There’s an interesting article at Bloomberg on the remarkable decline in the U. S.’s current account balance over the last eight years, from more than $800 billion to just over $300 billion. Just to refresh your memory the “current account balance” is defined as the balance of trade plus net factor income (earnings on foreign investments minus payments made to foreign investors) plus cash transfers.
As it turns out the main reasons for the change are 1) a substantial increase in the services we sell to other countries and 2) the dividend and interest payments we receive from the rest of the world relative to the dividend and interest we pay.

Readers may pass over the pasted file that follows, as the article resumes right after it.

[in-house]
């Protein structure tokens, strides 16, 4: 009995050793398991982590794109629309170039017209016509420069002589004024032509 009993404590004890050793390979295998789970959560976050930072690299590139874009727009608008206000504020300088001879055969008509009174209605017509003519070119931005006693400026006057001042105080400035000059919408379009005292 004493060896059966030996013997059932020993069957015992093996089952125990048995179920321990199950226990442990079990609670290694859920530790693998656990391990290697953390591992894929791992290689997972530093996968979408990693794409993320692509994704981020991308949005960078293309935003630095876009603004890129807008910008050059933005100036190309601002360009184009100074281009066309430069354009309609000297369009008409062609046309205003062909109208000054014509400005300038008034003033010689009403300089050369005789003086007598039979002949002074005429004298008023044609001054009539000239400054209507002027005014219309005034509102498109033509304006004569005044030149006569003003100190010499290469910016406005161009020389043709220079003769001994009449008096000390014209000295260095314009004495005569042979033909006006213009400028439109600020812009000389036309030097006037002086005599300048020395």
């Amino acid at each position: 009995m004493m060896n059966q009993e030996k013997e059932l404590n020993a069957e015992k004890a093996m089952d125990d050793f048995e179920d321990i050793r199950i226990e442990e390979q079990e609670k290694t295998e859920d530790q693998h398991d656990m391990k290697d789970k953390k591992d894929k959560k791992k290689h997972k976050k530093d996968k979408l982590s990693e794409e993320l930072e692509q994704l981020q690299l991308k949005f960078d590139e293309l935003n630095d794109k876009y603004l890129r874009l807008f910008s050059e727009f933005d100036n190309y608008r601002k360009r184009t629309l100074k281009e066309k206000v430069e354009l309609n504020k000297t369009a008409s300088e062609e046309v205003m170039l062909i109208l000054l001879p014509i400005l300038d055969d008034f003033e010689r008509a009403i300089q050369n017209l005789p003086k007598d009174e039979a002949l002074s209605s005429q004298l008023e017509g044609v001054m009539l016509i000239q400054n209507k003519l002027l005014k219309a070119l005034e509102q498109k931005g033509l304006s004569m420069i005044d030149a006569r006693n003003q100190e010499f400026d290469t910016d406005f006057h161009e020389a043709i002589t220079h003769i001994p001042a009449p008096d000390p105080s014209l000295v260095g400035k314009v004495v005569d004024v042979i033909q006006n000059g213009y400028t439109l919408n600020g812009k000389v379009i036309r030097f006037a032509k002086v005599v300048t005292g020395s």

Here’s the kicker:
Americans tend to buy high-paying equity stakes while overseas investors buy debt, often low-yielding U.S. Treasury bonds.
In order to maintain their mercantilist trade policies, trading partners like Germany, China, Japan, and South Korea must either purchase U. S. dollars or hold dollar-denominated assets. When their appetite for risk is extremely low, they hold Treasuries. Mostly, they’ve elected to purchase Treasuries and as long as Treasuries continue to pay abysmally low rates our net factor income will continue to look pretty darned good.
However, that strategy has implications for savers here and sectors that depend on the interest earned on Treasuries, e.g. insurance. The strategy is destroying them so our improved current account balance isn’t all skittles and beer.